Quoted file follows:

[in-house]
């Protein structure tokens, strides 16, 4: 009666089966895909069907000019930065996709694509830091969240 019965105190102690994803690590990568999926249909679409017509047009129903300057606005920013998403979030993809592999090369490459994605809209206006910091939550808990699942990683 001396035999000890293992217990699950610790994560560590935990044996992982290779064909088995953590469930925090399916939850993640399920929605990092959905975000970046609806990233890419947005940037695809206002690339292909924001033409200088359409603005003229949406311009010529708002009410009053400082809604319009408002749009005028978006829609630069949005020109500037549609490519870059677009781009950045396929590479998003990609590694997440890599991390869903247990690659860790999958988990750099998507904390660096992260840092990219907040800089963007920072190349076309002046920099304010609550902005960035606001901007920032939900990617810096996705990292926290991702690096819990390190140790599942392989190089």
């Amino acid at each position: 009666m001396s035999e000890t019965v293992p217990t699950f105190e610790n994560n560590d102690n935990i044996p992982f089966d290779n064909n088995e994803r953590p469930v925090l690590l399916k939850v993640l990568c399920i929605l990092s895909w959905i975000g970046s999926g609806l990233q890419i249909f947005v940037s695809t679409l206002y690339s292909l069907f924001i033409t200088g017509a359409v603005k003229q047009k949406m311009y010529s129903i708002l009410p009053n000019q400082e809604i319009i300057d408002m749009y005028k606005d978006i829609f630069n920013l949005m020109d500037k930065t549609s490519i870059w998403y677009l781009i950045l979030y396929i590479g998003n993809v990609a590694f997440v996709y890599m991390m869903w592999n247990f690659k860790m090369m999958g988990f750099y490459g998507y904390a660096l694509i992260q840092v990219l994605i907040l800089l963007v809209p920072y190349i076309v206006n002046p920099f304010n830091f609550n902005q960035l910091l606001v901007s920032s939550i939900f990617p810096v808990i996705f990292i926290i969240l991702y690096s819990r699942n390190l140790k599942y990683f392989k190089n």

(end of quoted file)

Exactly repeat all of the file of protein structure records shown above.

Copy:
[in-house]
């Protein structure tokens, strides 16, 4: 009666089966895909069907000019930065996709694509830091969240 019965105190102690994803690590990568999926249909679409017509047009129903300057606005920013998403979030993809592999090369490459994605809209206006910091939550808990699942990683 001396035999000890293992217990699950610790994560560590935990044996992982290779064909088995953590469930925090399916939850993640399920929605990092959905975000970046609806990233890419947005940037695809206002690339292909924001033409200088359409603005003229949406311009010529708002009410009053400082809604319009408002749009005028978006829609630069949005020109500037549609490519870059677009781009950045396929590479998003990609590694997440890599991390869903247990690659860790999958988990750099998507904390660096992260840092990219907040800089963007920072190349076309002046920099304010609550902005960035606001901007920032939900990617810096996705990292926290991702690096819990390190140790599942392989190089």
């Amino acid at each position: 009666m001396s035999e000890t019965v293992p217990t699950f105190e610790n994560n560590d102690n935990i044996p992982f089966d290779n064909n088995e994803r953590p469930v925090l690590l399916k939850v993640l990568c399920i929605l990092s895909w959905i975000g970046s999926g609806l990233q890419i249909f947005v940037s695809t679409l206002y690339s292909l069907f924001i033409t200088g017509a359409v603005k003229q047009k949406m311009y010529s129903i708002l009410p009053n000019q400082e809604i319009i300057d408002m749009y005028k606005d978006i829609f630069n920013l949005m020109d500037k930065t549609s490519i870059w998403y677009l781009i950045l979030y396929i590479g998003n993809v990609a590694f997440v996709y890599m991390m869903w592999n247990f690659k860790m090369m999958g988990f750099y490459g998507y904390a660096l694509i992260q840092v990219l994605i907040l800089l963007v809209p920072y190349i076309v206006n002046p920099f304010n830091f609550n902005q960035l910091l606001v901007s920032s939550i939900f990617p810096v808990i996705f990292i926290i969240l991702y690096s819990r699942n390190l140790k599942y990683f392989k190089n």